The Court of Appeals in Albany
The Court of Appeals in Albany ()

ALBANY – A woman’s right to counsel was violated when Nassau County officers failed to inform her that her lawyer had called police headquarters with orders not to question or test her for drunken driving, the state Court of Appeals ruled Tuesday.

In People v. Washington, 65, the 4-3 court upheld the suppression of blood-alcohol test results to Jonai Washington about 90 minutes after police said she struck and killed a pedestrian in Hempstead early in the morning of Aug. 30, 2010.

The court said attorney Anthony Mayol of Forest Hills called Nassau County police headquarters at her family’s request at 3:29 a.m., identified himself as Washington’s attorney and cautioned officers, “You have to stop all questioning and we’re not consenting to any form of testing whatsoever.”

The call ended at 3:39 a.m. At precisely the same time, police said they administered a blood-alcohol test to Washington with her written consent, though they conceded she didn’t know that Mayol had reached out to authorities before agreeing to the test.

She later sought to have the test results suppressed, arguing that she might not have consented had she known she had an attorney.

The court said its 1968 precedent in People v. Gursey, 22 NY2d 224, recognized a limited right of the accused to seek legal help in alcohol-related driving cases though not an absolute one, because the accuracy of tests for alcohol is time sensitive.

Gursey remains relevant to situations like Washington, Judge Victoria Graffeo (See Profile) wrote for the majority.

“In our view, the statutory right to legal consultation applies when an attorney contacts the police before a chemical test for alcohol is performed, and the police must alert the subject to the presence of counsel, whether the contact is made in person or telephonically,” she wrote.

Graffeo added, “Since the police officers here made no effort to advise defendant about the lawyer’s communication, and the People did not demonstrate that a notification of this nature would have been unreasonable under the circumstances, we hold that the chemical test was administered in violation of the statutorily-based Gursey right to counsel.”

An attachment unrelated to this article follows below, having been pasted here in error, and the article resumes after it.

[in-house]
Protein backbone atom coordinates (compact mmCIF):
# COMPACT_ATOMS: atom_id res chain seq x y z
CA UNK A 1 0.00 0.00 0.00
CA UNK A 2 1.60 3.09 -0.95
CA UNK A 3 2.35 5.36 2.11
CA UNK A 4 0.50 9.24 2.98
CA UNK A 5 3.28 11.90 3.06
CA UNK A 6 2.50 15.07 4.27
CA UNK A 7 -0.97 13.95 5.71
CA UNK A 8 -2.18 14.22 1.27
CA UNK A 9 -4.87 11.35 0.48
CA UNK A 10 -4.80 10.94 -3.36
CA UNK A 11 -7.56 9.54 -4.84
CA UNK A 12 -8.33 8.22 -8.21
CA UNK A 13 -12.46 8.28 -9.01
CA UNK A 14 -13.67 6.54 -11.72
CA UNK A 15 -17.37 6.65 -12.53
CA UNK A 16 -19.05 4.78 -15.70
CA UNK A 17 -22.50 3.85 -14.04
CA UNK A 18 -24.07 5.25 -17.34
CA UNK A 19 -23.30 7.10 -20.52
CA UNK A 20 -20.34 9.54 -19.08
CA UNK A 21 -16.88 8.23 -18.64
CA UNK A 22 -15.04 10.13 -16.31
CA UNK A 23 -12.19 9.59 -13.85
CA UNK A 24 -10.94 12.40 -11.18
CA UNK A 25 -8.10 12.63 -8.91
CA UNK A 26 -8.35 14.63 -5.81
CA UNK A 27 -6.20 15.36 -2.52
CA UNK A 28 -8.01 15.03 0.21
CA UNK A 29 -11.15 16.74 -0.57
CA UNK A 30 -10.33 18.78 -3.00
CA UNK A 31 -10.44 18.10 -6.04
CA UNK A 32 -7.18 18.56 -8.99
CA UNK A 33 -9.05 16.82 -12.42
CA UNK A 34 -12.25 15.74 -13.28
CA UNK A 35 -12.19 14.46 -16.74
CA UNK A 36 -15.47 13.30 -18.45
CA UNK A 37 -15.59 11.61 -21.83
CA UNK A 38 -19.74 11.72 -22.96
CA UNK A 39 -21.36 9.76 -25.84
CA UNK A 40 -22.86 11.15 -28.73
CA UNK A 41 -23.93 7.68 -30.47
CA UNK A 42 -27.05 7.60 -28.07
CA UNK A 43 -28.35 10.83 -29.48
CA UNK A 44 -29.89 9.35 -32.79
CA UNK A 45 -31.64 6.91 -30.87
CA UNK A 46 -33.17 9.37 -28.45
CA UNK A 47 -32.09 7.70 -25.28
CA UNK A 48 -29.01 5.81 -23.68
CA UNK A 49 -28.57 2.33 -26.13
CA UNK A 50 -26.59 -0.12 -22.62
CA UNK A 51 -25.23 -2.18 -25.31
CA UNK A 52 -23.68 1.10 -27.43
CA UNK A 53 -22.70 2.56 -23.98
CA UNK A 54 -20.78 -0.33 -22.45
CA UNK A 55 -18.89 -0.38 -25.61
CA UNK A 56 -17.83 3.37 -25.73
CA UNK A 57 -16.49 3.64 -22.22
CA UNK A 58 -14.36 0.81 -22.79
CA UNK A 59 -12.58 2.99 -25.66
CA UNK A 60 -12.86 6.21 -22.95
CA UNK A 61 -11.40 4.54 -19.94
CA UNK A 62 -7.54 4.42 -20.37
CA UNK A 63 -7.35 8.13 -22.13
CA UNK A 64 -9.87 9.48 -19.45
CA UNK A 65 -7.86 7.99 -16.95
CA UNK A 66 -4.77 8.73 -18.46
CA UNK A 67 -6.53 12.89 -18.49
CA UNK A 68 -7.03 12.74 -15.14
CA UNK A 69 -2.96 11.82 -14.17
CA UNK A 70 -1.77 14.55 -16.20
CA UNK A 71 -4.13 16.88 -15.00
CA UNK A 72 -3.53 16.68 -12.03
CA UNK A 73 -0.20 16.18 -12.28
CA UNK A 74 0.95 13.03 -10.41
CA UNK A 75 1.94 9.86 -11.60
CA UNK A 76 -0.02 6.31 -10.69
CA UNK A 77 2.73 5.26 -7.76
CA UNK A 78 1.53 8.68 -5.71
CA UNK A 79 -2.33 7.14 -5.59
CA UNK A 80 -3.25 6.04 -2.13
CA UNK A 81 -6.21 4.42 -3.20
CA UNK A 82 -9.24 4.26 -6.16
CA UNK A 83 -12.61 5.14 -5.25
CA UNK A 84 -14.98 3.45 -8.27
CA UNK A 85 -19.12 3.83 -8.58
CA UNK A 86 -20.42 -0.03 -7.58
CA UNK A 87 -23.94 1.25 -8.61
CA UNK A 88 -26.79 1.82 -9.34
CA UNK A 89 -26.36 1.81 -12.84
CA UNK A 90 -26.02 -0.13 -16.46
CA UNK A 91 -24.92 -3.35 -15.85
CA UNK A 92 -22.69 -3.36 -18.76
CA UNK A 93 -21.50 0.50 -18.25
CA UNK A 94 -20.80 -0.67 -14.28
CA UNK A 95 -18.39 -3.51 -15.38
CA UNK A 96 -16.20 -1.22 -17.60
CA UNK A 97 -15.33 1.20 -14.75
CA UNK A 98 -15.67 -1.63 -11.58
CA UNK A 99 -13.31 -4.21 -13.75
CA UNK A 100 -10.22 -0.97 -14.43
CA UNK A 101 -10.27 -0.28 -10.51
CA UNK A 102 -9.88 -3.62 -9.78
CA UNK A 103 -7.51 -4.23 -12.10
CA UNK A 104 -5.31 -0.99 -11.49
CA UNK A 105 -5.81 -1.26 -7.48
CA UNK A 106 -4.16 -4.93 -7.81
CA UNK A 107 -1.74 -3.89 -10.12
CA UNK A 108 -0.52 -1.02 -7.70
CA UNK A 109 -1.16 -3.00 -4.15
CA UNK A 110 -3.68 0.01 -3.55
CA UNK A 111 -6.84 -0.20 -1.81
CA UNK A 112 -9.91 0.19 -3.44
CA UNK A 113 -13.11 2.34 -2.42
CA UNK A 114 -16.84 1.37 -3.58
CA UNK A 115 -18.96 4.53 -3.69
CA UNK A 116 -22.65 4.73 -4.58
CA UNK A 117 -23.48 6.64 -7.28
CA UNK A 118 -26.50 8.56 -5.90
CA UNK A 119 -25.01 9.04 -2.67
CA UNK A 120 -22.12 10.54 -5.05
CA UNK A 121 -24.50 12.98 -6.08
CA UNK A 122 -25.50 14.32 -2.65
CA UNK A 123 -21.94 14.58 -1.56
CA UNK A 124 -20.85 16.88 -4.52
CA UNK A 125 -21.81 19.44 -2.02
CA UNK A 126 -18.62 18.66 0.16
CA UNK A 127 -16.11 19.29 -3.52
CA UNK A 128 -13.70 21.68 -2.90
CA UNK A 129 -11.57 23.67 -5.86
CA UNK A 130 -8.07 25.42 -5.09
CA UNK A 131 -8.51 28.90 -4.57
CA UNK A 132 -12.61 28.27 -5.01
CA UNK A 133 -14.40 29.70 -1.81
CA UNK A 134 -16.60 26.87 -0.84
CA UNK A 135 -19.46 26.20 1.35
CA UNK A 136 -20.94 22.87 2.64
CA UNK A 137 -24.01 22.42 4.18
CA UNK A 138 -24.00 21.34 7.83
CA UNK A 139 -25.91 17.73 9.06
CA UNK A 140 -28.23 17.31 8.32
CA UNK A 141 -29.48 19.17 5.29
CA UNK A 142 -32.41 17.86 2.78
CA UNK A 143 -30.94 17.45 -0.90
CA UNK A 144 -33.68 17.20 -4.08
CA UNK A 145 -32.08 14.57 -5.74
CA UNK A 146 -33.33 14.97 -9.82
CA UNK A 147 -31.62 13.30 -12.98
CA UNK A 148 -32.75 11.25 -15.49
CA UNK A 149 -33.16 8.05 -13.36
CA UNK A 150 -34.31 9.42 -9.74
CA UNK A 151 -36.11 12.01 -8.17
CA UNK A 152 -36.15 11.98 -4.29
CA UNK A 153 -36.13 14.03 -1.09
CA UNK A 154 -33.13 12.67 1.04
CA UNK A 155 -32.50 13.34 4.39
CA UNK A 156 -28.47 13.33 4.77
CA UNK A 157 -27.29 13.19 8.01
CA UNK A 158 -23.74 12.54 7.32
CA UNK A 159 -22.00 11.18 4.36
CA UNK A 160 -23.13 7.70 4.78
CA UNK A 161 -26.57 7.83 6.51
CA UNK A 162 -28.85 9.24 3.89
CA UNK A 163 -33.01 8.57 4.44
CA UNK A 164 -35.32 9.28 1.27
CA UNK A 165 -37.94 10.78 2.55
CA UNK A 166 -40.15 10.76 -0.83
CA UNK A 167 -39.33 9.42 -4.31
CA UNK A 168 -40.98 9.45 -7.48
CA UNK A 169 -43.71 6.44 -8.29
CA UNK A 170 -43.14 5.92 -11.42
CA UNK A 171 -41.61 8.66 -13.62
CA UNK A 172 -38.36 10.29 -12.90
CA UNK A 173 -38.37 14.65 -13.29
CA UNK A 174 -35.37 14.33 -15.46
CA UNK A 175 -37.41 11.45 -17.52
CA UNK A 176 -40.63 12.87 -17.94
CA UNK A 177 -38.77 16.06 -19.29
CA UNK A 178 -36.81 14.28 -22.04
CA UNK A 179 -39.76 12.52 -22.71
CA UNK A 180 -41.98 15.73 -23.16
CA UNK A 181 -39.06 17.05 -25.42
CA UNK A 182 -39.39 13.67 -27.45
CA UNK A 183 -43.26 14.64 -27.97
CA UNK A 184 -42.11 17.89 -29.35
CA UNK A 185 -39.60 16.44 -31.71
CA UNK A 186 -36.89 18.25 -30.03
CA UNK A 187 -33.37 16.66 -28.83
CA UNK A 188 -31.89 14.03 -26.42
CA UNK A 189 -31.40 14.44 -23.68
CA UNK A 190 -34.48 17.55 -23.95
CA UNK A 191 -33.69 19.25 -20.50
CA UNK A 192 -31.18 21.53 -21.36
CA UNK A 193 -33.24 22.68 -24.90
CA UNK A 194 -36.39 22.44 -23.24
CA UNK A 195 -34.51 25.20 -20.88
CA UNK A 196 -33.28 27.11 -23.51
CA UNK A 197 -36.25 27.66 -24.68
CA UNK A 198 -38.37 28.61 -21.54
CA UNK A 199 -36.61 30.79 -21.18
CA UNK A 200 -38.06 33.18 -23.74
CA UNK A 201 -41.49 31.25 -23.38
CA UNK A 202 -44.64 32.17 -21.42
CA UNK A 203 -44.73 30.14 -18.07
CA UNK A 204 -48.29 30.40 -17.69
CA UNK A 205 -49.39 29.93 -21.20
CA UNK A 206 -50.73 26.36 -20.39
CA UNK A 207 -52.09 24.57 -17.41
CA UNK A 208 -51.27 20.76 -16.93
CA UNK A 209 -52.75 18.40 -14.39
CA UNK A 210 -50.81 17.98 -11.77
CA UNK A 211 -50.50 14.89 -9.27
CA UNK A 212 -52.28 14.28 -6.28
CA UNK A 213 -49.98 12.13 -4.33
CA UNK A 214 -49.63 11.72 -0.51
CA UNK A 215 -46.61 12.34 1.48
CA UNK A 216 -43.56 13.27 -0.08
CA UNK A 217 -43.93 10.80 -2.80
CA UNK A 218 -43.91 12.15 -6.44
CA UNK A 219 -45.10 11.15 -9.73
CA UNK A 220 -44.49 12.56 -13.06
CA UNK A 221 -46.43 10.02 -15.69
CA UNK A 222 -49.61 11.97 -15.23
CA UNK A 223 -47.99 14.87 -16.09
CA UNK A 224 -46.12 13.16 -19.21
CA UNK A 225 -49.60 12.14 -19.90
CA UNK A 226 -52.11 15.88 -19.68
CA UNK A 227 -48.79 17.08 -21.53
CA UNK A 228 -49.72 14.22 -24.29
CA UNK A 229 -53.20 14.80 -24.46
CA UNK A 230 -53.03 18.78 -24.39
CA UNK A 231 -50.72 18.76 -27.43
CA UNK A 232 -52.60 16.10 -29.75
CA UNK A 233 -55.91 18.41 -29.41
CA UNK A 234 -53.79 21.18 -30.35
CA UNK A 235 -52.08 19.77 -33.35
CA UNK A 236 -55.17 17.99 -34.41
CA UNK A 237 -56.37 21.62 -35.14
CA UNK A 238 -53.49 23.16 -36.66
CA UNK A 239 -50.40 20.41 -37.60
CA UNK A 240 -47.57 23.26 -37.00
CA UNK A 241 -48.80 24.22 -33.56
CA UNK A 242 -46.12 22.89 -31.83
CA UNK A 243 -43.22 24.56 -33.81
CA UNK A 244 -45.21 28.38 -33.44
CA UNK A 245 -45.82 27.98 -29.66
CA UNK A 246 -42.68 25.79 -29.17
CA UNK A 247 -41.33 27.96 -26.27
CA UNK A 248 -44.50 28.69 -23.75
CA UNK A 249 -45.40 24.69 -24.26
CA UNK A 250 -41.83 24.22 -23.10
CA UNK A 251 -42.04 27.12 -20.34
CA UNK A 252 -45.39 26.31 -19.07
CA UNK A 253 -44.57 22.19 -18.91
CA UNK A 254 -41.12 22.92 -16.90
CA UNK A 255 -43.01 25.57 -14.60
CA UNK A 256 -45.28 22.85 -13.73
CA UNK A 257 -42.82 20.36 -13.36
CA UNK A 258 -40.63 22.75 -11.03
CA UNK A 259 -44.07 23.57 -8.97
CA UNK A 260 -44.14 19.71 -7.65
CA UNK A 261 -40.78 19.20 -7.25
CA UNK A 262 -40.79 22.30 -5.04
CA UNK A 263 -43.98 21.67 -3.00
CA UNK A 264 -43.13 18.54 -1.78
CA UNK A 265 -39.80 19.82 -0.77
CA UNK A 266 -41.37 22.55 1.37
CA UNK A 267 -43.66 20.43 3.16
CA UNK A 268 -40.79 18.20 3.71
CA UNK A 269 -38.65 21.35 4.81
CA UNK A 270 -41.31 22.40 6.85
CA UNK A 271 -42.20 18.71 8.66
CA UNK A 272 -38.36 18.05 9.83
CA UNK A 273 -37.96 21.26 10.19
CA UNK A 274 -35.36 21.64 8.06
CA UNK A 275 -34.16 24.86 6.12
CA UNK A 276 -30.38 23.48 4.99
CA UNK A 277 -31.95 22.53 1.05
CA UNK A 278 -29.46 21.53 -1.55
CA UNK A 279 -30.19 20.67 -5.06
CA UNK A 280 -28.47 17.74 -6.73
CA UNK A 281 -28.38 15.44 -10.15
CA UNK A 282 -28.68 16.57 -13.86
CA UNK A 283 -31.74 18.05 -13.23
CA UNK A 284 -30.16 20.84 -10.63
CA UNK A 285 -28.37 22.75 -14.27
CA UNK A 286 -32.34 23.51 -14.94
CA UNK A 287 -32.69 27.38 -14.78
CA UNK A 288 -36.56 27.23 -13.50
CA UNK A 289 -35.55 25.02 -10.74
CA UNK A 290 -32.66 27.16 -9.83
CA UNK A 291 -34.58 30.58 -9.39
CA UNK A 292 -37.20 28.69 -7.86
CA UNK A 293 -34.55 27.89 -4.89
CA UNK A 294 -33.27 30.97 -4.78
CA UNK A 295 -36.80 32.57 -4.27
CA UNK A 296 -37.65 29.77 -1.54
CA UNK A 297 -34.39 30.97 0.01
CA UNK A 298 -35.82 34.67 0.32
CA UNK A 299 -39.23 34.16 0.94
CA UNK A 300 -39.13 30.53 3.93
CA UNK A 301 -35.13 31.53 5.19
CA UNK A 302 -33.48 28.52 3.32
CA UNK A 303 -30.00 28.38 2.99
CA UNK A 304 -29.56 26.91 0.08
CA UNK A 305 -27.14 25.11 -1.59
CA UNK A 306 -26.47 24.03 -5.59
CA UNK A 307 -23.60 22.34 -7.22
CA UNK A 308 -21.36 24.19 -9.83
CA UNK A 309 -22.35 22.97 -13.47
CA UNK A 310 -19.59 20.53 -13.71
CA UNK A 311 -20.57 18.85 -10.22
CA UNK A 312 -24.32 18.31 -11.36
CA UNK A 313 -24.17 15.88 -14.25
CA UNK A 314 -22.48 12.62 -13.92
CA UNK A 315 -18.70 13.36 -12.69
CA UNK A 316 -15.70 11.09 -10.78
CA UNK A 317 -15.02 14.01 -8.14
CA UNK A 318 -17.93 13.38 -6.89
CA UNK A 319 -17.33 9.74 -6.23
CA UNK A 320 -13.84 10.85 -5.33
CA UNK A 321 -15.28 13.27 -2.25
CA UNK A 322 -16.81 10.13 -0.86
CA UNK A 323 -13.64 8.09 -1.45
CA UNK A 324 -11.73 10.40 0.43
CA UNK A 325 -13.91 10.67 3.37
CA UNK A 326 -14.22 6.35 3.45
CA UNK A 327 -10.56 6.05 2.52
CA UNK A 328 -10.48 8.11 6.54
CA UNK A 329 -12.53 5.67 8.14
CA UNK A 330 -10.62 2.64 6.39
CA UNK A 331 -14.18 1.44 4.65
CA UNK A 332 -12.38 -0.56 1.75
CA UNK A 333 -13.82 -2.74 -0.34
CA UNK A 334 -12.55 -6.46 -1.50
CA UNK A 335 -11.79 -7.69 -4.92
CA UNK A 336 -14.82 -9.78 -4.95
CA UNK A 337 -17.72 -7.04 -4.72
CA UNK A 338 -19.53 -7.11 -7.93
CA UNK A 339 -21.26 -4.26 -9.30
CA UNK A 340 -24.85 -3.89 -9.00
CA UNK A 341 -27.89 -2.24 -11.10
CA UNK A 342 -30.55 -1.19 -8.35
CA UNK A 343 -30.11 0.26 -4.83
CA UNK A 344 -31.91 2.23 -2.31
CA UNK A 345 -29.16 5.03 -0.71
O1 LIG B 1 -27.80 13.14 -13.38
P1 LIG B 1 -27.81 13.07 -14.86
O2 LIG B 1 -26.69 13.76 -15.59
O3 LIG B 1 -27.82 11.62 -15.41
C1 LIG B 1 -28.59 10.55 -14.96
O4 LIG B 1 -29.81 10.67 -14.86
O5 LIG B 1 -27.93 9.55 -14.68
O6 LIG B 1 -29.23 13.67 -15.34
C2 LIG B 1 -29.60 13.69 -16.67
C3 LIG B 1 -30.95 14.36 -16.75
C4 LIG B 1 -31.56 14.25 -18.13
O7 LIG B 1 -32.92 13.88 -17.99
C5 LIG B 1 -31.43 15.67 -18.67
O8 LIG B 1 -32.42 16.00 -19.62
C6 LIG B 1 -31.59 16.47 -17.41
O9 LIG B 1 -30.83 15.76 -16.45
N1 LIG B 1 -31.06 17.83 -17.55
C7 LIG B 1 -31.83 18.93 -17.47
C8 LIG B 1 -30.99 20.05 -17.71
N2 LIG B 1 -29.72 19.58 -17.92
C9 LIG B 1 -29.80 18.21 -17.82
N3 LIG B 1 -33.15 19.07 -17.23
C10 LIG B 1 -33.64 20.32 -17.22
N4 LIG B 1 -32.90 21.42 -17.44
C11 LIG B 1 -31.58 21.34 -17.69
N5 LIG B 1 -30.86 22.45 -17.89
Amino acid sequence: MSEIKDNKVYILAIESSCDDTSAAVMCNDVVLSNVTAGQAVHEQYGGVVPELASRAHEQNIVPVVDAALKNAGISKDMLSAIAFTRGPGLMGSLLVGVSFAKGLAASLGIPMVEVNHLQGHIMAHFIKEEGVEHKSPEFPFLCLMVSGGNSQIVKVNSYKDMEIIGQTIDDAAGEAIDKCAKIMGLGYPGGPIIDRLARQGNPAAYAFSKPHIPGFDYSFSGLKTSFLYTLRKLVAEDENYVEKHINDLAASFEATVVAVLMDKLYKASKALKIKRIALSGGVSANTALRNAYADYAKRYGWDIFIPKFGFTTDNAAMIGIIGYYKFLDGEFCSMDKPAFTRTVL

Chief Judge Jonathan Lippman (See Profile) and Judges Eugene Pigott Jr. (See Profile) and Jenny Rivera (See Profile) joined the majority ruling.

The decision affirmed lower court rulings, by Nassau County Supreme Court Justice George Peck and an Appellate Division, Second Department panel, affirming the suppression of the Washington’s blood alcohol test results (NYLJ, April 18, 2013).

In dissent, Judge Susan Phillips Read (See Profile) wrote there is no statutory right in New York for suspected drunken drivers to be able to consult with counsel before agreeing to take a chemical breath test.

She said the majority’s ruling takes the limited privilege for suspected drunken drivers to ask to consult with a lawyer before agreeing to chemical testing under Gursey and expands it to cover situations where a motorist has not asked for counsel or resisted testing.

“The majority seemingly reasons that it should make no difference whether the motorist asks to speak to the lawyer or vice versa before the test is performed,” Read wrote. “As a practical matter, though, the majority’s enlargement of the Gursey privilege invites debate and thus uncertainty, especially when the attorney telephones rather than physically appears at the police station.”

Judges Robert Smith (See Profile) and Sheila Abdus-Salaam (See Profile) joined in Read’s dissent.

Pedestrian Plutarco Caceres of Uniondale was killed when struck by Washington’s car. While Washington failed a field sobriety test and was arrested for drunken driving at the scene of the accident. Washington has been challenging the admissibility of the blood alcohol test since her indictment for second-degree manslaughter, second-degree vehicular manslaughter and driving while intoxicated.

Assistant Nassau County District Attorney Yael Levy argued for the prosecution.

Frederick Brewington of Hempstead represented Washington.

Brewington said the court made a “very important” decision that will have an “enormous impact on suspects who have had access to their attorneys blocked.”

“The police are not at liberty to serve as filters as to when lawyers speak to their clients,” he said.

Brewington said prosecutors filed an affidavit stating that they would not go forward with the case against Washington if the blood alcohol test results were not available to them.